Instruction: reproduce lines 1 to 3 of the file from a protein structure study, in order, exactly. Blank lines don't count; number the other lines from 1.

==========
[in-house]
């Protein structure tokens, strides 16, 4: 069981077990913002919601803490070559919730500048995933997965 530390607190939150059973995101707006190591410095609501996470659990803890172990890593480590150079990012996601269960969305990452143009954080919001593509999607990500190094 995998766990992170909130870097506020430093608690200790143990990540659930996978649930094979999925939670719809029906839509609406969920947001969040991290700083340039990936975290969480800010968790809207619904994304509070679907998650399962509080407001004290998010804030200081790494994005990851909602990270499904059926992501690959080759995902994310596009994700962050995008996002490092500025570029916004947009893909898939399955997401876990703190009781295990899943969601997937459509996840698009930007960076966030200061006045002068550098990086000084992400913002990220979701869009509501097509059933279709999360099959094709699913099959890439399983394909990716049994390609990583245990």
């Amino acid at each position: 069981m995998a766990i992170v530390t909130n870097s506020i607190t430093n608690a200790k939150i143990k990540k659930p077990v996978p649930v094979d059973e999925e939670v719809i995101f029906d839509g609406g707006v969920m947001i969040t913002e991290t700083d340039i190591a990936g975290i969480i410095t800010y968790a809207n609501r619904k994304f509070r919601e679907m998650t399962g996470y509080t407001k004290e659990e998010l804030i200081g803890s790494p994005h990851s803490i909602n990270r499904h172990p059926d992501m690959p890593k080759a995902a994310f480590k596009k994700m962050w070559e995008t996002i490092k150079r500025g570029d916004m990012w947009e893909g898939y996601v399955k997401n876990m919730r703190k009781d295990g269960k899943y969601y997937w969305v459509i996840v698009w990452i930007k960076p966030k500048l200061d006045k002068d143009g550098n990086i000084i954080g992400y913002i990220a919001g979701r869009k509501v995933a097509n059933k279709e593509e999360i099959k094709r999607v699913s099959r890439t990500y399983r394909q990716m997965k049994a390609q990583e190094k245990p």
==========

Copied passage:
[in-house]
């Protein structure tokens, strides 16, 4: 069981077990913002919601803490070559919730500048995933997965 530390607190939150059973995101707006190591410095609501996470659990803890172990890593480590150079990012996601269960969305990452143009954080919001593509999607990500190094 995998766990992170909130870097506020430093608690200790143990990540659930996978649930094979999925939670719809029906839509609406969920947001969040991290700083340039990936975290969480800010968790809207619904994304509070679907998650399962509080407001004290998010804030200081790494994005990851909602990270499904059926992501690959080759995902994310596009994700962050995008996002490092500025570029916004947009893909898939399955997401876990703190009781295990899943969601997937459509996840698009930007960076966030200061006045002068550098990086000084992400913002990220979701869009509501097509059933279709999360099959094709699913099959890439399983394909990716049994390609990583245990």
């Amino acid at each position: 069981m995998a766990i992170v530390t909130n870097s506020i607190t430093n608690a200790k939150i143990k990540k659930p077990v996978p649930v094979d059973e999925e939670v719809i995101f029906d839509g609406g707006v969920m947001i969040t913002e991290t700083d340039i190591a990936g975290i969480i410095t800010y968790a809207n609501r619904k994304f509070r919601e679907m998650t399962g996470y509080t407001k004290e659990e998010l804030i200081g803890s790494p994005h990851s803490i909602n990270r499904h172990p059926d992501m690959p890593k080759a995902a994310f480590k596009k994700m962050w070559e995008t996002i490092k150079r500025g570029d916004m990012w947009e893909g898939y996601v399955k997401n876990m919730r703190k009781d295990g269960k899943y969601y997937w969305v459509i996840v698009w990452i930007k960076p966030k500048l200061d006045k002068d143009g550098n990086i000084i954080g992400y913002i990220a919001g979701r869009k509501v995933a097509n059933k279709e593509e999360i099959k094709r999607v699913s099959r890439t990500y399983r394909q990716m997965k049994a390609q990583e190094k245990p």